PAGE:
Talking Tactics: Tottenham Hotspur (H)

Talking Tactics: Tottenham Hotspur (H)

Sunderland welcomed an out of form Tottenham Hotspur side to the Stadium of Light last Saturday, with the two playing out a dreary 0-0 draw on Wearside. The Black Cats, in contrast to their attacking display a week previously at Manchester City, seemed happy for a draw throughout, and with Spurs unable to offer much in reply, it made for a fairly boring game.

Martin O'Neill opted for a 4-4-1-1 formation. Nicklas Bendtner led the line with Stephane Sessegnon operating behind him, Seb Larsson and James McClean occupied the wings while Lee Cattermole and Craig Gardner marshalled the midfield. Phil Bardsley shrugged off a knock to continue at right-back, while Jack Colback again played on the hand side of defence. Matt Kilgallon and Michael Turner shielded Simon Mignolet.

The visitors also opted for one man up front, with Harry Redknapp's side employing a flexible 4-2-3-1. Emmanuel Adebayor was backed up by a three-pronged attacking midfield combination of Gareth Bale, Rafael van der Vaart and Luka Modric. Behind them, Sandro and Scott Parker operated as holding midfielders. Brad Friedel's goal was guarded by a back four of Benoit Assou-Ekotto, Kyle Walker, William Gallas and Younes Kaboul.

A Drab Affair

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Individual stalemates all over the pitch negated the attacking prowess on show in this contest.

First, Gareth Bale, media darling and often a thorn in the side of opposition defences, was kept largely quiet by Phil Bardsley. Though contributing four dribbles, the Welsh winger also lost the ball on four occasions for his side. Bardsley, meanwhile, contributed two challenges and an interception, but much of his good work came in simply standing firm against Bale and limiting the space for him to run into.

Bardsley was also effective - in the second half - of getting his opponent turned and facing towards his own goal. On a couple of occasions the Sunderland full-back was able to get in advanced attacking positions and, as the average position graphic shows, he played much higher up the field in general in order to negate Bale's impact on the game. Unfortunately though, Bardsley himself was ineffective when he found the ball at his feet in the opposition half, either fluffing or overhitting crosses on different occasions.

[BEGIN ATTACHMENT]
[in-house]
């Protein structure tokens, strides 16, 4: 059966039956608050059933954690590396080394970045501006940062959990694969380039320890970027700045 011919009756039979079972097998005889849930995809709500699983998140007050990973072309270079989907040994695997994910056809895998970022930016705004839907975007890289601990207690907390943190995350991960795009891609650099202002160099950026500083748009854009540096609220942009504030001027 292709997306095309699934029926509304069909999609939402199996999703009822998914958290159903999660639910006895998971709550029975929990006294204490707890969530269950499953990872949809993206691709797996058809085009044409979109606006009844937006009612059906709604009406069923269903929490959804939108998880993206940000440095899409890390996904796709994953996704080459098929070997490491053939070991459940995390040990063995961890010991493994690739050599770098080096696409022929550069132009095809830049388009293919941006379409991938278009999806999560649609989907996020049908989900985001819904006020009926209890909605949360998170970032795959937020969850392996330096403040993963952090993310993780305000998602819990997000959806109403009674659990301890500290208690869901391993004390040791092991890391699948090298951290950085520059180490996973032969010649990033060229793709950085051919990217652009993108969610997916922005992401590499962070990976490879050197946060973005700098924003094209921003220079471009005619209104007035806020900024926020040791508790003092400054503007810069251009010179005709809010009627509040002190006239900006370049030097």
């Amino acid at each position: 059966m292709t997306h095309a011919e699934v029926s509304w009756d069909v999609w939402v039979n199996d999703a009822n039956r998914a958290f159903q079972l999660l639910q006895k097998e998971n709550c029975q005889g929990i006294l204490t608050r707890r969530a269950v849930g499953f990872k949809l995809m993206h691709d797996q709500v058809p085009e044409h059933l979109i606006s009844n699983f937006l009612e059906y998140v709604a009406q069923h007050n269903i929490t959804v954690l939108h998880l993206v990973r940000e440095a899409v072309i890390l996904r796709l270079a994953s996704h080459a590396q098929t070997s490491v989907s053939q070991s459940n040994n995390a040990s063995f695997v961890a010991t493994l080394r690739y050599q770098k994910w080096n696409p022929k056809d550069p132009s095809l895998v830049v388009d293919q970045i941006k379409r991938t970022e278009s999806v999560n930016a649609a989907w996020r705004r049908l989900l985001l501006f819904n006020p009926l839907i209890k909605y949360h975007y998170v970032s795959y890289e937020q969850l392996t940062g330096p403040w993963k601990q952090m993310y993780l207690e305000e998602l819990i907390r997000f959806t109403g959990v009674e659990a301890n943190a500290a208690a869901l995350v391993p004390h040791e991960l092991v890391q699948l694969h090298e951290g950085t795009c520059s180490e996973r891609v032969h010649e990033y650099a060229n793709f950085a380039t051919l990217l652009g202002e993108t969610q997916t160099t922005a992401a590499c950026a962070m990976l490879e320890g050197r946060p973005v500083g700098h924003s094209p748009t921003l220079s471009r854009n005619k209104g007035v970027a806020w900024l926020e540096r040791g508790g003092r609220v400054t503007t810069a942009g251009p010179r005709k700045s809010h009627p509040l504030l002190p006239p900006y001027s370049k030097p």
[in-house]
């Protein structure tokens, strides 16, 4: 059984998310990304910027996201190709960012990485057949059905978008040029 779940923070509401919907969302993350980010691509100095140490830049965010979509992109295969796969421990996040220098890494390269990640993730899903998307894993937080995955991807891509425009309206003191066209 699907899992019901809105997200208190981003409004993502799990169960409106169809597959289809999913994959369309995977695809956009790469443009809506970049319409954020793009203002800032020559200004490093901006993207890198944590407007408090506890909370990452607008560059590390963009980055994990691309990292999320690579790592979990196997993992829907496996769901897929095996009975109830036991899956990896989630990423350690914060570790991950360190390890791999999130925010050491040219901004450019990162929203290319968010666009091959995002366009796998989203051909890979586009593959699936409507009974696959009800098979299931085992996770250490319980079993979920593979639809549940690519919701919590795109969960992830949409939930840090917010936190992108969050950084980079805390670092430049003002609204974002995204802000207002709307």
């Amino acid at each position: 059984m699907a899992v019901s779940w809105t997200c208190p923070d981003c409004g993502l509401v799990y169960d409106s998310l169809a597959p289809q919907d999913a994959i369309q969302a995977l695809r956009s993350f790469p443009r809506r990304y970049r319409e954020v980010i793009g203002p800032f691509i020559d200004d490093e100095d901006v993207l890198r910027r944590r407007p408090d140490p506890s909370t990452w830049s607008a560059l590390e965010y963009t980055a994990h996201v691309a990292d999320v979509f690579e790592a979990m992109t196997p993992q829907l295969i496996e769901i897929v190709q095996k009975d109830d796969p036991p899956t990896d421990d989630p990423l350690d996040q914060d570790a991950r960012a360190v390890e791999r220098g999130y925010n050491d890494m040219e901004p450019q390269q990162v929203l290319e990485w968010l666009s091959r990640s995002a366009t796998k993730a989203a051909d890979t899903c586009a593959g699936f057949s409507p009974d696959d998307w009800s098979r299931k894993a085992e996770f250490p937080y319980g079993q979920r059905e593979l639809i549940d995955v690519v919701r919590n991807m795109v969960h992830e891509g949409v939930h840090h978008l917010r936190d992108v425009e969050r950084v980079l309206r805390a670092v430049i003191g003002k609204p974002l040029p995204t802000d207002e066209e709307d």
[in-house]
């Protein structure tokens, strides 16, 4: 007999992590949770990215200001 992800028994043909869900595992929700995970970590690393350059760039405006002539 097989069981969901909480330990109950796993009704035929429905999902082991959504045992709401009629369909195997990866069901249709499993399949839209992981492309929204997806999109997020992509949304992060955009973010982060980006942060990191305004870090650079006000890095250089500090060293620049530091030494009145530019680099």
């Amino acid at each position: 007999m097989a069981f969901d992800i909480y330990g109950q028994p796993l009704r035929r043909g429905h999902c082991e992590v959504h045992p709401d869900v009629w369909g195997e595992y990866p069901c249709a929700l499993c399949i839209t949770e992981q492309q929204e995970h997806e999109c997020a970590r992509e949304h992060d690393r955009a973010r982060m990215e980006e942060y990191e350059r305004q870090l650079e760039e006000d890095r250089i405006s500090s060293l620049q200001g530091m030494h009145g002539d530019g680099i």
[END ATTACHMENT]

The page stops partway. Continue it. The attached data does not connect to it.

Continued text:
On the opposite wing, James McClean found himself (yet again) the subject of "doubling up" tactics. Kyle Walker, whose pace made it difficult for the young Irishman to take him on with any great success, was joined by Sandro whenever McClean found the ball at his feet.

Together they contributed twelve successful tackles and seven interceptions and for the most part forced McClean into passing the ball backwards to his left-back, Jack Colback. When Sandro departed for Aaron Lennon just after the hour, McClean was forced into a more defensive role to combat the pacey winger. Though, this also opened up more space when on the ball for the Sunderland man, but Walker handled him well.

In the middle, Sunderland were short on attacking quality. Lee Cattermole was excellent defensively - though his distribution when the team attempted to counter-attack was poor. Craig Gardner, too, was an effective defensive presence.

This was perhaps required, because Tottenham played three attacking midfielders, but it left the home side with very little threat through the middle. Gardner was slow on the ball and struggled to get his head up, and with Stephane Sessegnon misfiring ahead of him, the Black Cats were left relying entirely on their wingmen to try and create something.

At the back for Sunderland, Jack Colback was excellent and the side's man of the match. Growing in confidence at full-back, the youngster first blocked off van der Vaart, and then Lennon. His 94% pass completion rate was important too: in a game where Sunderland saw little of the ball (just 29% possession across ninety minutes), Colback's good distribution was integral in settling the home side and ensuring they didn't see wave after wave of Spurs attacks.

Conclusion

As it were, Spurs never really threatened much in this game, despite seeing a heavy share of possession. Harry Redknapp's side looked flat and struggled to play with the vigour and surprise factor they opened the season with. Emmanuel Adebayor cut a lonely figure up front, with the three behind him seeing moves break down well before they reached the opposition penalty box.

For Sunderland it was a good defensive performance but they offered little going forward. With Spurs playing in a manner that was akin to Swansea's performance a day previously against Newcastle, the home side were able to simply sit back and watch their visitors pass the ball around with no real end product.

The Black Cats dominated the corner count but ultimately never really tested opposition goalkeeper Brad Friedel. Still, despite Spurs' recent poor form, this was a good result against a top side.

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